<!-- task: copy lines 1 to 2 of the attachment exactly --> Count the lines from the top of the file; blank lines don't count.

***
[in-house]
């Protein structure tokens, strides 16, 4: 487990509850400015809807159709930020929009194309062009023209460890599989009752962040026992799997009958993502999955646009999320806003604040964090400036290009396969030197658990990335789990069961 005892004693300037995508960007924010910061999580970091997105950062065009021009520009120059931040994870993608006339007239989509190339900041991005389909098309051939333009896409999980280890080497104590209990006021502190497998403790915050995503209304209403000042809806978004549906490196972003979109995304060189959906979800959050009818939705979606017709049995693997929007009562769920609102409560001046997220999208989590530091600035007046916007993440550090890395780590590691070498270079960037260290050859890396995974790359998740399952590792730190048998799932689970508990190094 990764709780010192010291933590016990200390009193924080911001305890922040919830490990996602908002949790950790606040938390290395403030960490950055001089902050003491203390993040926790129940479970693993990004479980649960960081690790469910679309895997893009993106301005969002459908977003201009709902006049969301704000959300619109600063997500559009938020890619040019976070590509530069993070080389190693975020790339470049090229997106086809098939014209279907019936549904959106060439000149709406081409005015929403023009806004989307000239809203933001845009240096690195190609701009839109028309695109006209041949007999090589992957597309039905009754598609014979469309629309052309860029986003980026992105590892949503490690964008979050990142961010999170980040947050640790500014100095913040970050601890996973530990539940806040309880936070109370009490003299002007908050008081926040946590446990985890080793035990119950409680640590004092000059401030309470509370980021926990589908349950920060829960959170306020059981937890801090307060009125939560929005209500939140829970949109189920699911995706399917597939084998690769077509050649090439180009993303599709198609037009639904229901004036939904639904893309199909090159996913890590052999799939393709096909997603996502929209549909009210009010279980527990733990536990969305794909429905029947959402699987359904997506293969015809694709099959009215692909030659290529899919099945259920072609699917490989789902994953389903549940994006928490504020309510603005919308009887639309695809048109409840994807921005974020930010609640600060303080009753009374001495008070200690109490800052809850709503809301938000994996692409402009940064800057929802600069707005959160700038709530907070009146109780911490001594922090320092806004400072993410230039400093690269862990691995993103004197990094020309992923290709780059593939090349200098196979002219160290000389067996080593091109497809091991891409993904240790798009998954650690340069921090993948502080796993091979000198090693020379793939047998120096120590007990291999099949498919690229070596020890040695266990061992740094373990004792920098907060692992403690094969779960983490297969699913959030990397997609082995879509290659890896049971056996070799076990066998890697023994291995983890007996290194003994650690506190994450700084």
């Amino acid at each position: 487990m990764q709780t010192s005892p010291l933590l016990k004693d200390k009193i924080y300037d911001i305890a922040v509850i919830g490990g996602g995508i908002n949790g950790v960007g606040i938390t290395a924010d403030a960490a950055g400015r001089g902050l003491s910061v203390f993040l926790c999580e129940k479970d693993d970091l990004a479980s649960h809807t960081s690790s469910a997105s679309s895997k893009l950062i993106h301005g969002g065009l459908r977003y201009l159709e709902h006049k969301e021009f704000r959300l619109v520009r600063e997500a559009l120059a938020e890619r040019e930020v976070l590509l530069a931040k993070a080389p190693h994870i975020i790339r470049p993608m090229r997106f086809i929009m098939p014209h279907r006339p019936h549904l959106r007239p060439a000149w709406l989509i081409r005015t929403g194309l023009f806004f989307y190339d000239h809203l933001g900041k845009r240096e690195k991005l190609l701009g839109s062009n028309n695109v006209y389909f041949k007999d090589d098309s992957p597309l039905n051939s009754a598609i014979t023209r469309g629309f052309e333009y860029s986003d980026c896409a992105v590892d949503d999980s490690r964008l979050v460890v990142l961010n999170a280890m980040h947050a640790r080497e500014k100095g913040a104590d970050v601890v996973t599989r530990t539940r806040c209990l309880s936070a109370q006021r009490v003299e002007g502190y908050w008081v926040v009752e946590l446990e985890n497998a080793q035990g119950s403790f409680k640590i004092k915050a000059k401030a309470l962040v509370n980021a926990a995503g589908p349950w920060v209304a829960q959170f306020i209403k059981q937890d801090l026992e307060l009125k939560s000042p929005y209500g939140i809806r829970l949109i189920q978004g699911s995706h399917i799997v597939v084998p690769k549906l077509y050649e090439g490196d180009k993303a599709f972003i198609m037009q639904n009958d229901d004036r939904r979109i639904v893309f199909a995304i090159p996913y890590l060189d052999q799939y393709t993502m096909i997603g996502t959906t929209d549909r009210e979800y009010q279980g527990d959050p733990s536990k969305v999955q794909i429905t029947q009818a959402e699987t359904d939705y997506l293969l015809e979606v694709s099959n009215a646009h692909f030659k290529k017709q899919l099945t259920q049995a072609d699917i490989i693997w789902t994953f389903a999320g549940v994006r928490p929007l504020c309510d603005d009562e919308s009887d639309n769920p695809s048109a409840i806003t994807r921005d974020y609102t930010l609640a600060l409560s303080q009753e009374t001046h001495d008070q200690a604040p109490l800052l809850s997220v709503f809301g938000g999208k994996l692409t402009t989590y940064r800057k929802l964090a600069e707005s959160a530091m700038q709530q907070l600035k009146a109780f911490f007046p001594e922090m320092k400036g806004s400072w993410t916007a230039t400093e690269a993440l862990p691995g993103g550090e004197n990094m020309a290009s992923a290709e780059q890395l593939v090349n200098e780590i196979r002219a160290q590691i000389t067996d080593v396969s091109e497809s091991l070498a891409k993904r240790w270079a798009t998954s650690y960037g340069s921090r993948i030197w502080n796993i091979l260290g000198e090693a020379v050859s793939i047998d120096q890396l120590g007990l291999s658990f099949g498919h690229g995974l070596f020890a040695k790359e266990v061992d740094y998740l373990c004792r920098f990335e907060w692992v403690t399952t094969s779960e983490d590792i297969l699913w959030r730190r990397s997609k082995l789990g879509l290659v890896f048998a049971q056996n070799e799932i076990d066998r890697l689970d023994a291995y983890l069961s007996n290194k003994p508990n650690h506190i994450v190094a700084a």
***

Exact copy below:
[in-house]
């Protein structure tokens, strides 16, 4: 487990509850400015809807159709930020929009194309062009023209460890599989009752962040026992799997009958993502999955646009999320806003604040964090400036290009396969030197658990990335789990069961 005892004693300037995508960007924010910061999580970091997105950062065009021009520009120059931040994870993608006339007239989509190339900041991005389909098309051939333009896409999980280890080497104590209990006021502190497998403790915050995503209304209403000042809806978004549906490196972003979109995304060189959906979800959050009818939705979606017709049995693997929007009562769920609102409560001046997220999208989590530091600035007046916007993440550090890395780590590691070498270079960037260290050859890396995974790359998740399952590792730190048998799932689970508990190094 990764709780010192010291933590016990200390009193924080911001305890922040919830490990996602908002949790950790606040938390290395403030960490950055001089902050003491203390993040926790129940479970693993990004479980649960960081690790469910679309895997893009993106301005969002459908977003201009709902006049969301704000959300619109600063997500559009938020890619040019976070590509530069993070080389190693975020790339470049090229997106086809098939014209279907019936549904959106060439000149709406081409005015929403023009806004989307000239809203933001845009240096690195190609701009839109028309695109006209041949007999090589992957597309039905009754598609014979469309629309052309860029986003980026992105590892949503490690964008979050990142961010999170980040947050640790500014100095913040970050601890996973530990539940806040309880936070109370009490003299002007908050008081926040946590446990985890080793035990119950409680640590004092000059401030309470509370980021926990589908349950920060829960959170306020059981937890801090307060009125939560929005209500939140829970949109189920699911995706399917597939084998690769077509050649090439180009993303599709198609037009639904229901004036939904639904893309199909090159996913890590052999799939393709096909997603996502929209549909009210009010279980527990733990536990969305794909429905029947959402699987359904997506293969015809694709099959009215692909030659290529899919099945259920072609699917490989789902994953389903549940994006928490504020309510603005919308009887639309695809048109409840994807921005974020930010609640600060303080009753009374001495008070200690109490800052809850709503809301938000994996692409402009940064800057929802600069707005959160700038709530907070009146109780911490001594922090320092806004400072993410230039400093690269862990691995993103004197990094020309992923290709780059593939090349200098196979002219160290000389067996080593091109497809091991891409993904240790798009998954650690340069921090993948502080796993091979000198090693020379793939047998120096120590007990291999099949498919690229070596020890040695266990061992740094373990004792920098907060692992403690094969779960983490297969699913959030990397997609082995879509290659890896049971056996070799076990066998890697023994291995983890007996290194003994650690506190994450700084």